(The Center Square) – A new report from the Louisiana legislative auditor cites more than $52 million in questioned costs from the state’s main disaster recovery agency.
The Governor’s Office of Homeland Security and Emergency Preparedness (GOHSEP) coordinates state efforts relating to disaster preparation and recovery. The agency also administers the Public Assistance Program, a federal partnership aimed at returning affected areas to “pre-disaster conditions and function.”
Public Assistance Program activities include debris removal, repairs to damaged property and items relating to public safety. Under the program, GOHSEP is responsible for the accuracy of documents made by entities that receive public funds.
GOSHEP disaster recovery specialists submitted 1,939 Public Assistance Program expense reimbursements in the first six months of 2021, totaling nearly $458 million, the legislative audit said.
Auditors found compliance problems with 342 reimbursements, totaling $52,432,743. Each reviewed expense also had a minimum threshold of $500.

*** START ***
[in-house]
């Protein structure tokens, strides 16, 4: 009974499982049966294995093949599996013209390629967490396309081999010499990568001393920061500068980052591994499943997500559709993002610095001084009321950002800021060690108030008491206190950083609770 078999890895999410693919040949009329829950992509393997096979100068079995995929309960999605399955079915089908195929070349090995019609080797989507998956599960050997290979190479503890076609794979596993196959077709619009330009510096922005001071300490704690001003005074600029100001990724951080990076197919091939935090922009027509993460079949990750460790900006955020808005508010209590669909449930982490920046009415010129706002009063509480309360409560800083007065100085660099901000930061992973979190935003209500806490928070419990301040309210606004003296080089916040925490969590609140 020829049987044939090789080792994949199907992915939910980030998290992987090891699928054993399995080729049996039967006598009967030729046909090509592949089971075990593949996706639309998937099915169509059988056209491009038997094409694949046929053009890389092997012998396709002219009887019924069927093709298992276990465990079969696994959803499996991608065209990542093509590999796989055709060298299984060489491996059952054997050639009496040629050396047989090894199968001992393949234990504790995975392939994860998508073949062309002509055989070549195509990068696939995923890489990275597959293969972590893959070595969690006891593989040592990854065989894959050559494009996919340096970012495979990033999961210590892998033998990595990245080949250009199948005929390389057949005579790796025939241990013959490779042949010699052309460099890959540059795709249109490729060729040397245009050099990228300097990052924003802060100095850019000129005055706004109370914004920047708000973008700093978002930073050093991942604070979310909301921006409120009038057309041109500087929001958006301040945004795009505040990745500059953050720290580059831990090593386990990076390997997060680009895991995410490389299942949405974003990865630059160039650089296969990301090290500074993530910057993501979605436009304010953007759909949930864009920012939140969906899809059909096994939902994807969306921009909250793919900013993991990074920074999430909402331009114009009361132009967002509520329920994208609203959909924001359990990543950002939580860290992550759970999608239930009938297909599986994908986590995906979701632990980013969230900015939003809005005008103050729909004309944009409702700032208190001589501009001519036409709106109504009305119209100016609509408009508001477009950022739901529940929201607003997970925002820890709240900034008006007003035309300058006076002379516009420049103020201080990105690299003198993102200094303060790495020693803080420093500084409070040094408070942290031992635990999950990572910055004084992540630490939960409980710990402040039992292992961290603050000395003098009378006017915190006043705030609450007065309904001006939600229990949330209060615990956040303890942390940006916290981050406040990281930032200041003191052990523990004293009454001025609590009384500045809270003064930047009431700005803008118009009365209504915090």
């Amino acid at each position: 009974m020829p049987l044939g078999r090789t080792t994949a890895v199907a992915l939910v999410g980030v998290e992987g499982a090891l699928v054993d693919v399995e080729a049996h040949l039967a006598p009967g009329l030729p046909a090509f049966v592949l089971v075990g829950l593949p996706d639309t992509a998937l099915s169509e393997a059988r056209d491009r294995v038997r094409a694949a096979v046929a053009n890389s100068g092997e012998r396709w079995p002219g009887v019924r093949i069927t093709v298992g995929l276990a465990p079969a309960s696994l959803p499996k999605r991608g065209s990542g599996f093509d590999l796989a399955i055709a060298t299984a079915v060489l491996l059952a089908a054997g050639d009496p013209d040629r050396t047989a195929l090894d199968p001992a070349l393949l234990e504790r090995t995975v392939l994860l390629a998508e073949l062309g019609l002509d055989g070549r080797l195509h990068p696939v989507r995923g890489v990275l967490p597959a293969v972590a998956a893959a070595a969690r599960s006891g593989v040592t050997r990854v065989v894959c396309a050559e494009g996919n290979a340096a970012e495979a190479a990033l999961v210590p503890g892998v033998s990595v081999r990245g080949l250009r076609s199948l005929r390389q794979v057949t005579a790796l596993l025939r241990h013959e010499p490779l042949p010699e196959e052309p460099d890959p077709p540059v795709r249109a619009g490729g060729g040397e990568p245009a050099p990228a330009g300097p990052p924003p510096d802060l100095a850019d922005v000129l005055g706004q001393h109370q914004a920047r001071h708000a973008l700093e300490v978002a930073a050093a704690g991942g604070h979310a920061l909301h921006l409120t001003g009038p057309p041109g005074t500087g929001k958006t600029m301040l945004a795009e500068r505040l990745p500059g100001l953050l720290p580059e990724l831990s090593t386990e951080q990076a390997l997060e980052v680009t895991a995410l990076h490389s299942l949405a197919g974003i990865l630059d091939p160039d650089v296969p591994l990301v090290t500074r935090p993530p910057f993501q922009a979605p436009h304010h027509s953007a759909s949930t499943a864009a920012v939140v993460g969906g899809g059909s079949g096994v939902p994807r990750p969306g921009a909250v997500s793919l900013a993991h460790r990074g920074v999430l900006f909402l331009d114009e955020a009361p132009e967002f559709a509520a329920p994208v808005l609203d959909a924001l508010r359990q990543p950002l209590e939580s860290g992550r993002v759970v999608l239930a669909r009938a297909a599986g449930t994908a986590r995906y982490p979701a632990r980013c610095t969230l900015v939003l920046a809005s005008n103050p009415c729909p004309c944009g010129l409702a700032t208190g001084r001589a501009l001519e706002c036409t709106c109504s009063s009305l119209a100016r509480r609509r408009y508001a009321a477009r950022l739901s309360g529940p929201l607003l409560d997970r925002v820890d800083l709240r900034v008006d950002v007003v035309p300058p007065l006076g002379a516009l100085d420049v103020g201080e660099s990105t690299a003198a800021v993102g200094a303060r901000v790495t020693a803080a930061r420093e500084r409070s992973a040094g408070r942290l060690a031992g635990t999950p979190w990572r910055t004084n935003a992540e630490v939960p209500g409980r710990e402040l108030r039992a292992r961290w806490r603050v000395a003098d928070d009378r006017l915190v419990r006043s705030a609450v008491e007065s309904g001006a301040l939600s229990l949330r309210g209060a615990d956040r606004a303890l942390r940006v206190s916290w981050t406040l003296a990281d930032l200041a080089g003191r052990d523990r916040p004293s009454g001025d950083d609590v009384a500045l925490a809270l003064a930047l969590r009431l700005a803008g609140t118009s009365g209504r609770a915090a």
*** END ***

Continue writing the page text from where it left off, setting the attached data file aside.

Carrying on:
The audit divides the questioned reimbursements into two sections: type of work and noncompliance category.
The bulk of the cited issues stem from “contract work,” with 208 questioned reimbursements accounting for $44.6 million. Invoices relating to labor and materials accounted for another $3.5 million.
Noncompliance categories included errors, ineligible costs, out-of-scope items and problems with contractor procurement processes.
The largest single category was labeled “lack of support,” which included 193 instances of missing or inaccurate information among the 1,939 reimbursements.
“We noted exceptions totaling $39,180,010 (8.56%) in the other 193 expense reimbursements,” the report said.
Lynne Browning, GOHSEP assistant deputy director of public assistance, did not dispute the legislative auditor’s findings.
“We have reviewed your report and concur with the exceptions identified in the report,” she wrote, adding the agency would amend the issues before “project closeout.”
“GOHSEP has made considerable progress in addressing all historical questioned costs and have realized a high success rate using the information your staff provides to remedy any outstanding issues.,” Browning said.
The audit declined to express a final "opinion or conclusion” based on the agency’s commitment to resolving the report’s findings.